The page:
Jiu-Jitsu Letter

Advanced Learning

Depending on who you are and where you train, you will eventually outgrow either your training partners or your instructor. It’s crucial that you recognize that, and be open to seeking a teacher or school that can take you to the next level, whatever that may be.1

And it may not be about “getting better” at jiu-jitsu. It could simply be that you understand what you want out of the art, and realizing you won’t get it at your current school. An example could be having an instructor with a bully mentality and noticing that fellow students are being influenced to become bullies themselves. If you don’t want to be like them, then you need to leave.2 3

The other thing to work on is accepting “Yes No Sometimes Always.” This is a phrase I often use to answer student questions. We need to be OK with some contradiction when learning. For example, someone asked if they should use a thumbful grip on the wrist when applying a kimura. Sometimes yes, sometimes no. If you asked a jiu-jitsu teacher, he’ll probably say no. If you asked a catch wrestler, he’ll definitely say yes.4 Who’s right? Both.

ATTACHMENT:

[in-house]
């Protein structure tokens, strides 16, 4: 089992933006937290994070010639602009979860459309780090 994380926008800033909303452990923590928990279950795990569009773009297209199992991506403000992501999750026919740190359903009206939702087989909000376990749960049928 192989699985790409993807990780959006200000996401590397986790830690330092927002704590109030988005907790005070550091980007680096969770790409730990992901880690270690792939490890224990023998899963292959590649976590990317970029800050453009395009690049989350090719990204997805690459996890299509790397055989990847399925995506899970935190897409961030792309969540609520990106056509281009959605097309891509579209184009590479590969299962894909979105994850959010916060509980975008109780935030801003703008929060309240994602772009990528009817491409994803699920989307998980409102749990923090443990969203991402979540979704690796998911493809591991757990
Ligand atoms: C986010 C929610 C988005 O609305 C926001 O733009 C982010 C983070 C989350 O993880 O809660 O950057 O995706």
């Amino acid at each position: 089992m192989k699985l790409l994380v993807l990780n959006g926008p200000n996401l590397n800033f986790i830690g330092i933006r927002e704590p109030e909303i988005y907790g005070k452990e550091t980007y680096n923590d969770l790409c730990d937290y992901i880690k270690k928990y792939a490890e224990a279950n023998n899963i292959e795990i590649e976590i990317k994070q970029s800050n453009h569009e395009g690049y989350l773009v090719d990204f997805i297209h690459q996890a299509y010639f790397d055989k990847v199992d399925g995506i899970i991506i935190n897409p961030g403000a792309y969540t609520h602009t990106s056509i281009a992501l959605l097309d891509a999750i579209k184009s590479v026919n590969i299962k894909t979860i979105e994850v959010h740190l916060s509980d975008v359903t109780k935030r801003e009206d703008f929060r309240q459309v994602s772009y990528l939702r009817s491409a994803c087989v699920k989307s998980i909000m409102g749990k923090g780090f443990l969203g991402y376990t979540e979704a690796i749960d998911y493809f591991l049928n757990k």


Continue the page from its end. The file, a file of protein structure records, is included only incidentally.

1. Several years ago, this led to me moving closer to Gracie Academy in Torrance and starting regular private lessons. (My family and I recently moved further, but I continue to train there.) ↩︎

  2. “You are the average of the five people you spend the most time with.” — Jim Rohn ↩︎

  3. “It is inevitable if you enter into relations with people on a regular basis… that you will grow to be like them. Place an extinguished piece of coal next to a live one, and either it will cause the other one to die out, or the live one will make the other reignite. … If you consort with someone covered in dirt you can hardly avoid getting a little grimy yourself.” — Epictetus ↩︎

  4. He’ll also tell you it’s called a double wrist lock, not a kimura. 🙂 ↩︎

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